The fugitive takes place just three weeks before his sentencing.
The Pretrial Service, the federal agency overseeing Frances’ house arrest, called San Diego police on Sunday to check on him, Superintendent Deputy Marshal Omar Castillo told CNN. When police found Francis’ home empty, they contacted U.S. Marshals, Castillo said.
When a team of U.S. Marshals visited Frances’ home on Sunday, the only thing they found was an ankle bracelet he had cut off and left in a portable cooler.
According to Castillo, neighbors told U.S. Marshals they recently saw several U-Haul trucks at Frances’ home.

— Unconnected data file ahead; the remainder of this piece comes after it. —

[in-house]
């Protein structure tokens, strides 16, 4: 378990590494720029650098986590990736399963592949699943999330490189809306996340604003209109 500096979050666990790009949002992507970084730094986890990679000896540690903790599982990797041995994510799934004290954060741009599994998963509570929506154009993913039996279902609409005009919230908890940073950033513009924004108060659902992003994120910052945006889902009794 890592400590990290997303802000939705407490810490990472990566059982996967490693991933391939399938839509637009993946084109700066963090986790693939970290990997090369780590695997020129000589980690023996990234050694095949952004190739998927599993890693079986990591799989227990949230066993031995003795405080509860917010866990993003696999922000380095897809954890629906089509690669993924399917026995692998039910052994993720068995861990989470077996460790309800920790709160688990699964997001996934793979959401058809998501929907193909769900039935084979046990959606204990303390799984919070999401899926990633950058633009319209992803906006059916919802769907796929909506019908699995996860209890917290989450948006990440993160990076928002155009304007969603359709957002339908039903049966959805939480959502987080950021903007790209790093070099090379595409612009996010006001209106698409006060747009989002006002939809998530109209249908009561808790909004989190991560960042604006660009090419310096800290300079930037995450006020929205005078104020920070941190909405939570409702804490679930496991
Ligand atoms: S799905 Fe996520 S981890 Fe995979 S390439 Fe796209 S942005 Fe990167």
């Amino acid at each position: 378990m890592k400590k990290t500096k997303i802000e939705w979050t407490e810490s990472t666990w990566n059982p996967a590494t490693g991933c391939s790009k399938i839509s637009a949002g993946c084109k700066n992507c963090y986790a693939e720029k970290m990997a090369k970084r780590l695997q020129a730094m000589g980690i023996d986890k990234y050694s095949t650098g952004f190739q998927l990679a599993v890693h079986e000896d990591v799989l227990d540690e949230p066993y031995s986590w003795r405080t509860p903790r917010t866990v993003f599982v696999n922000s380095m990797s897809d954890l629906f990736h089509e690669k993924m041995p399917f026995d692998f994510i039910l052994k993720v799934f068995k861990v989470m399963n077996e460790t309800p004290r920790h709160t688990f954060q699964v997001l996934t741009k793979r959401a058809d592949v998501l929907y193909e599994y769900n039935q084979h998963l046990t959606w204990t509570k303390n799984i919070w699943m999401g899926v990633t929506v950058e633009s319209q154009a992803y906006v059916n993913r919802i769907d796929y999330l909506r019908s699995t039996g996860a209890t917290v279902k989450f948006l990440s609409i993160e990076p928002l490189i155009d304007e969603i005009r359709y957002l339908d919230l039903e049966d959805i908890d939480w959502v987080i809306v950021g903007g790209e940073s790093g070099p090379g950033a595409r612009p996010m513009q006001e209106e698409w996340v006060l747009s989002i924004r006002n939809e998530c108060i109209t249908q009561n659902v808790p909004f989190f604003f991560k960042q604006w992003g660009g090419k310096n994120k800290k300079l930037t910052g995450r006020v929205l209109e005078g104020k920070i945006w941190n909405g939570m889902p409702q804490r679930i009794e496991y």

“It looks like he’s been planning this for a while,” he told CNN.
San Diego’s Pacific Southwest Regional Fugitive Task Force, run by the U.S. Sheriff’s Department, is looking for Francis.
Castillo said the Naval Criminal Investigative Service (NCIS) was also involved because it was working on the original case.
“There are some clues that we are following,” Castillo said.
Nicknamed because he weighed 400 pounds at the time, Frances pleaded guilty to bribery and fraud charges in 2015.
The corruption scandal investigation began in 2013 and touched on Pacific capitals and ports, including Singapore, Tokyo, Bangkok and Manila. During the investigation, multiple Navy officials were arrested and offered cash, prostitutes, and all expenses in exchange for steering ships into ports run by Francis’ contractors and providing services such as fuel and tugs. I was accused of receiving a paid trip.
CNN has reached out to the San Diego U.S. Attorney’s Office and the FBI. A lawyer for Francis declined to comment when contacted by the San Diego Union-Tribune on Monday.